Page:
I think I'll just put on size 11-1/2s and settle for this.... ...(ツ)
  10. West End Summit

    ...Likely because there remains a sense of even "distant" hope, even if the "ray" is no more than a faint glint. There seems to be common perception, based on rationale, that the atrocity of disgust incurred from that stillborn project, imminently will become attenuated and the property ultimately will be redeveloped, even though 13 years has elapsed, since the heart-breaking leveling of the Corinthian Lodge Nº414 at 1616 West End Ave. This removable of an historic landmark structure (having been unprotected from demolition) perhaps compounded the perceived abomination by what effectively and arguably has become longest period of such a large abandoned deeply excavated site. Whether or not many (or any) of us live to witness any redevelopment of that property ─ and quite frankly a number of us probably no longer will be around ─ the fact that A.P by far is no "spring chicken" somewhat "sweetens" the prospect that something will give in to a chain of favorable events sooner or later. Again, it has been hope and desire that has held this thread open, at least until the Smeags determines that a powder-keg of protesters and counter-protesters warrants its closure.
  11. The Transportation and Mass Transit Megathread

    This translation says it all. Even I have taken the stance of a skeptic. (SMDH)
  12. Water towers have always fascinated me ─ even the "squatty" roof-mounted units ─ and just as masonry smokestacks and elevator silos, they provide a charming focal point for most redevelopments (perhaps). That really must be an old rendering, since there is no aerial water tower on that site, and I don't think moving one or erecting one there will be happening.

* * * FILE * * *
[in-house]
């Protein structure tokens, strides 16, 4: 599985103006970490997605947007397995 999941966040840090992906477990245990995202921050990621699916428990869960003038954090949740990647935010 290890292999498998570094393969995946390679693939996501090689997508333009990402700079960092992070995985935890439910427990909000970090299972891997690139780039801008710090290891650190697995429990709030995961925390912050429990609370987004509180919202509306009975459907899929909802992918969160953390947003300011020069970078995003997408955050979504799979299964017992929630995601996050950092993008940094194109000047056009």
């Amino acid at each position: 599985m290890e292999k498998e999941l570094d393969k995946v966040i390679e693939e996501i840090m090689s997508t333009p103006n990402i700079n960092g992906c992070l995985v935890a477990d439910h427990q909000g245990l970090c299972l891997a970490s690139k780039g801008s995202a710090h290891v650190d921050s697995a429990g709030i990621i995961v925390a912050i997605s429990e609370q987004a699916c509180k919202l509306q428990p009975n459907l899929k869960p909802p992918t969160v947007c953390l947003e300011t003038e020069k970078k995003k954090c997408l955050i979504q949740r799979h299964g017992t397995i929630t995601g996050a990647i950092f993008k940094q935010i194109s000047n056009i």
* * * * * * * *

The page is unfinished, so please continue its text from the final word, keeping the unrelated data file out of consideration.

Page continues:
13. I take it that you really mean Garfield St. and Rosa Parks, rather than Delta. Probably before you arrived down into Nashville long ago, Delta got cut off from intersecting 8th Ave (Rosa Parks), where the current Kroger property is now, some 3 blocks south of Garfield. Delta used to intersect at a dangerous tapered intersection, just as with Houston at 4th, Tennessee- Kentucky- Michigan at Morrow, and Lindsley at Hermitage. Good riddance.
  14. Project Thread/New Construction/Photo du jour/Const. CAMs

    Yes, "Ignnant" and "IdJit" might be more appropriate. I've even heard a few of 'em refer to them as "condimoniums", from merely not even knowing the correct form of pronunciation and spelling, just as bad as some who refer to the monolithic catalyst used in automotive combustion emission control as a "Cadillac Converter".... I have had to bite my cheek and say to myself, "What did I just hear?"
  15. I always thought that obscure structure to be a "cute" Li'l ol' building. Even as recently as the '90s, it had been one of the once many Life of Georgia Insurance Co. branch offices.